Narsingh Deonarine and Dwayne Smith then added 77 from 77 balls for the second wicket, but it was hardly a hair-raising time for the South Africans with the comfort of such a large total on the board.

There was some disappointing bowling from Abbott in particular, but Wayne Parnell joined the fray in the eighth over and suggested that his game is there or thereabouts as he bowled three tidy overs for just nine runs.

There was some respite for the home side when Aaron Phangiso trapped Smith lbw for 31 with a straight one, and it all went horribly wrong for Deonarine in the left-arm spinner’s next over when he was run out for 43, losing his bat in the process as he tried to beat Hashim Amla’s whirlwind throw from short fine leg.

Marlon Samuels (22*) and Denesh Ramdin (11*) were working the ball around in a stand of 32 for the fourth wicket, but they had an awful amount of work to do if they were to challenge South Africa’s total.

Rain had delayed the start of play for two-and-a-half hours and saw the match reduced to 42 overs a side, and the West Indies won the toss and sent South Africa in to bat.

Rossouw helped himself to a career-best 132 off just 98 balls, with nine fours and eight sixes, and Amla cruised to yet another century, scoring a fine 133 off 105 deliveries.

Rossouw and Amla added 247 for the third wicket off just 181 balls, a record third-wicket partnership for South Africa and equalling their own mark for the best stand for any wicket that they set in the second ODI at the Wanderers.

It was another top-class batting display by the South Africans, even with big gun AB de Villiers having a rest, as they laid a solid platform on a tricky pitch and then launched a spectacular late onslaught.

A couple of wickets had fallen in the first 10 overs as Quinton de Kock (4) and Faf du Plessis (16) fell to horizontal-bat strokes on a pitch that provided enough awkward bounce to make those shots difficult.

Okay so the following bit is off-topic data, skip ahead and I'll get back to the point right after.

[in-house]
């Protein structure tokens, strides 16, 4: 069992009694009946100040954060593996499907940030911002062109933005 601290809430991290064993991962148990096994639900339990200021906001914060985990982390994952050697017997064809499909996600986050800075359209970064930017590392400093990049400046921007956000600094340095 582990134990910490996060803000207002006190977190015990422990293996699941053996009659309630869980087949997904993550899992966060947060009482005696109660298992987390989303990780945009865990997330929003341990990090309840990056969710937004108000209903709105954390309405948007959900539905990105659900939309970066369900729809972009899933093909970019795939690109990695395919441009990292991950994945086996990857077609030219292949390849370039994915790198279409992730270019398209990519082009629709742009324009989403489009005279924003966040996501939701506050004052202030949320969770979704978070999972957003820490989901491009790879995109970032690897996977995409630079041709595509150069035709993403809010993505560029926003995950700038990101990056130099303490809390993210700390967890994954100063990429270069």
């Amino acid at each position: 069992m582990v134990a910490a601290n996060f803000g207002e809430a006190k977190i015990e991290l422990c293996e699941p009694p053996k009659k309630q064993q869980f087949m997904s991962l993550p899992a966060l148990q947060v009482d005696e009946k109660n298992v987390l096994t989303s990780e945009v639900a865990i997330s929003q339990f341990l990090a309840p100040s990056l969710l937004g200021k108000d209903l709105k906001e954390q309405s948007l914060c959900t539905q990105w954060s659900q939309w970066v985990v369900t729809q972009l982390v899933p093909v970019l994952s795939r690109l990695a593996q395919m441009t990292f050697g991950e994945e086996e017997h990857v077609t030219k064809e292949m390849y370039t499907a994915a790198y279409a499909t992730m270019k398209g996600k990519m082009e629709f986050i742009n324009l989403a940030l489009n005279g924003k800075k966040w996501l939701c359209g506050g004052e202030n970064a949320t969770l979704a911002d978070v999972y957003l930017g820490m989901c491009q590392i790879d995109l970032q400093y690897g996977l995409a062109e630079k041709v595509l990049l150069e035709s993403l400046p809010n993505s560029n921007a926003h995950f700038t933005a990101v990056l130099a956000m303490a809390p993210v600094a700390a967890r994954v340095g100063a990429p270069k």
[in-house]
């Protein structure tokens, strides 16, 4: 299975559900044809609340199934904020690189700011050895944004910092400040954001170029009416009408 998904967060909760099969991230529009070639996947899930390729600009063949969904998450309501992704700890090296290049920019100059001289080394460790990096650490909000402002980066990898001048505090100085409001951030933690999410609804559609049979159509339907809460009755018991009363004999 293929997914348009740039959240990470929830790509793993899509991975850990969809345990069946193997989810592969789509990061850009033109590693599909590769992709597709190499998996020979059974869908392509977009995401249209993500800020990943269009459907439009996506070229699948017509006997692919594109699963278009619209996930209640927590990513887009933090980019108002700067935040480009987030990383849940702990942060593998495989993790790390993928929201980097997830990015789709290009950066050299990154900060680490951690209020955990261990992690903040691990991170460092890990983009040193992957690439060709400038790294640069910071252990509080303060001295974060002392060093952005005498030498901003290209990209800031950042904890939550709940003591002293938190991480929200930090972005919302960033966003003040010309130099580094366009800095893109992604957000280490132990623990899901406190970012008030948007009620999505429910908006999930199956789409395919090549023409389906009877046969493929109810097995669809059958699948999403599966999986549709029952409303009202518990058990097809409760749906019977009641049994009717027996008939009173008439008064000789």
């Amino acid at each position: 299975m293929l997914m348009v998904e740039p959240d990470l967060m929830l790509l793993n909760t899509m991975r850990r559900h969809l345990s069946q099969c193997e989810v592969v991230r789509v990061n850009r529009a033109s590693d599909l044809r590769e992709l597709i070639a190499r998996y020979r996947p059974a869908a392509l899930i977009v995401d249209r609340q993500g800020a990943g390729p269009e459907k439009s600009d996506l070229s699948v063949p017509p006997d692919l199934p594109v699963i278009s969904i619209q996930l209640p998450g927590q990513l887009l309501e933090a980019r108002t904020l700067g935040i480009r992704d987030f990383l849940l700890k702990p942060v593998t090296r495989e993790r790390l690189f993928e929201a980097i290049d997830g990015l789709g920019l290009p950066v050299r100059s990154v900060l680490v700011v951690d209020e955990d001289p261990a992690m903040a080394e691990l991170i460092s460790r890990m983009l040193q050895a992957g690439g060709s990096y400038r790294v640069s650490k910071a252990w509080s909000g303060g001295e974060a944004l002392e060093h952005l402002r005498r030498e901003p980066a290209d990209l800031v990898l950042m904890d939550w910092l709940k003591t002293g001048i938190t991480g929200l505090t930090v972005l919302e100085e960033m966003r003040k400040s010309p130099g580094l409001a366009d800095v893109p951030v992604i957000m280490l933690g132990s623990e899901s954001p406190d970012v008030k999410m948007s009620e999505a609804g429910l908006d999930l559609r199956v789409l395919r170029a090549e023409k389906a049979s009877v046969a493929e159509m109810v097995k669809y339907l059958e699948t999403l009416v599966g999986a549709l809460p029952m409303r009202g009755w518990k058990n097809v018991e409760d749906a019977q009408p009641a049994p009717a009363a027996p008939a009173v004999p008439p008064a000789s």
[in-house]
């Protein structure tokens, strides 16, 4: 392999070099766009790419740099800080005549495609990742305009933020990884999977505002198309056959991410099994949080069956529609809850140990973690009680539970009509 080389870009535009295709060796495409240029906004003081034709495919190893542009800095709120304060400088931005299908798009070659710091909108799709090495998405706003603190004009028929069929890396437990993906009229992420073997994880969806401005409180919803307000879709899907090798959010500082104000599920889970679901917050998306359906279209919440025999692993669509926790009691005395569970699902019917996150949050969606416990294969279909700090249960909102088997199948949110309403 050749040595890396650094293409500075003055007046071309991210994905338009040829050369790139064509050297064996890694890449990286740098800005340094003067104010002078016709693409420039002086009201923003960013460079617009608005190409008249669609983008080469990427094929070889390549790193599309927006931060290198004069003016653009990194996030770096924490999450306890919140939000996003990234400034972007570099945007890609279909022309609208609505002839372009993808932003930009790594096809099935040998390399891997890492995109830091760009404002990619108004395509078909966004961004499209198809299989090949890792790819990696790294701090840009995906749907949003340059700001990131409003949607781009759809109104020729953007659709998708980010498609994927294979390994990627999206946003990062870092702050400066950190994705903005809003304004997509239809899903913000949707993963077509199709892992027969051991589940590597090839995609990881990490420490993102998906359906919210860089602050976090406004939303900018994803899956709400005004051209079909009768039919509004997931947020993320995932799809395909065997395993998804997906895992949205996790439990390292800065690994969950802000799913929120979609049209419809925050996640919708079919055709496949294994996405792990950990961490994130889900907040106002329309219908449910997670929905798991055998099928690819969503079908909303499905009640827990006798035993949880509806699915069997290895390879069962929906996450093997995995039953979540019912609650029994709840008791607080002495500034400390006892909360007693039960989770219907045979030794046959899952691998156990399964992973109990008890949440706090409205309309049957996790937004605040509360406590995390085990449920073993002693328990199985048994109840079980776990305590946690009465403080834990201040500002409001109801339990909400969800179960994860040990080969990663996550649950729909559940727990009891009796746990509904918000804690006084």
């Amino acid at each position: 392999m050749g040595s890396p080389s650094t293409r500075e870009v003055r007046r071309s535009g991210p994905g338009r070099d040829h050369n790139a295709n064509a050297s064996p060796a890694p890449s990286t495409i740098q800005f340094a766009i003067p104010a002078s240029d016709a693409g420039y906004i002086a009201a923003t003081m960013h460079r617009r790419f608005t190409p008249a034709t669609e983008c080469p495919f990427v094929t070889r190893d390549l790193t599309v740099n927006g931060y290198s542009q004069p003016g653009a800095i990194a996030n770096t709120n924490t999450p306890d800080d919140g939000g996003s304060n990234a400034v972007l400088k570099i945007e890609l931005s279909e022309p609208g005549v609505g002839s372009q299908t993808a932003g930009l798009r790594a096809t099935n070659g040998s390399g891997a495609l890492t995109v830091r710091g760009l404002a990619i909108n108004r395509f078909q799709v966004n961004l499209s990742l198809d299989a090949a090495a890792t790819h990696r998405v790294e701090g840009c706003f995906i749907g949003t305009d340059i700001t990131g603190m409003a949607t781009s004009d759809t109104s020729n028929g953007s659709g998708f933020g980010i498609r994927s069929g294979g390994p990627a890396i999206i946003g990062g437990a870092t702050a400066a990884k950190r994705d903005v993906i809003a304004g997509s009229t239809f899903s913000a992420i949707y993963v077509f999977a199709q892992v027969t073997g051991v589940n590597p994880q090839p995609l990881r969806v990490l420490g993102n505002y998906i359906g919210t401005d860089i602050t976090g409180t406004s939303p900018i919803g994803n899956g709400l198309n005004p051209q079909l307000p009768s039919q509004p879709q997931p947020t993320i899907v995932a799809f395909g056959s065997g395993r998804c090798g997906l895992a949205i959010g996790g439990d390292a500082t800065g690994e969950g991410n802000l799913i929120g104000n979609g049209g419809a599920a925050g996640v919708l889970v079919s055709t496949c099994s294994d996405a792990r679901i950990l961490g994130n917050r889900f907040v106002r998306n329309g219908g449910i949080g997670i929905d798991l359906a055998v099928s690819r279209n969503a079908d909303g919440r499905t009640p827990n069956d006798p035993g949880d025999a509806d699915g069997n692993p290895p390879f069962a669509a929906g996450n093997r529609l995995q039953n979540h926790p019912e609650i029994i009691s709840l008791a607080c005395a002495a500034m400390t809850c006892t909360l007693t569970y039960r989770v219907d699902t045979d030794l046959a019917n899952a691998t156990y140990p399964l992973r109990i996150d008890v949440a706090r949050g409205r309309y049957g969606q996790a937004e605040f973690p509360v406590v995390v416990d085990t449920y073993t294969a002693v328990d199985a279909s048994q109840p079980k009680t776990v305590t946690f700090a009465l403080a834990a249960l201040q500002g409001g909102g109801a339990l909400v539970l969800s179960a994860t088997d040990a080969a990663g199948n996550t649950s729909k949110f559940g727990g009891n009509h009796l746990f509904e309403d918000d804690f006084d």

Amla once again looked in a class apart as he reached a 49-ball half-century in the 21st over, midway through the innings with South Africa on 109 for two, while Rossouw, who has endured a troubled ODI career thus far, struggled through to his 50 off 60 balls.

But those early miscues all seemed a lifetime ago as Rossouw then blossomed in spectacular fashion, needing just 23 more deliveries to register his second century of the series.

The left-hander raced past Amla and looked every bit a power-hitter as he smashed 82 runs off his last 38 balls.

Amla just kept on amassing runs as he has all series, except in this innings he was able to do it in half-dozens at a time, clearing the boundary six times to go with his 11 fours, showing that even a great batsman like him has had room to improve his game.

The West Indies were bleeding runs horrifically as the sun shone brightest on its way to the western horizon, bathing SuperSport Park in a sepia light befitting a display that was one for the ages.

The last 147 runs of the Amla and Rossouw partnership came off just 69 balls … and that by two batsmen who are not renowned for being big boundary-hitters.

Finishers David Miller (23 off 9) and JP Duminy (18* off 7) were left with only a handful of overs to bat but they collected their share of boundaries as 87 runs were hammered in the last five overs.

With the bounce providing something for the bowlers to work with – which the West Indians failed to do – South Africa’s total is certainly well over par. But they will be wary that Chris Gayle is probably due a score in this series.

 – http://citizen.co.za/316633/no-cavalier-innings-for-gayle/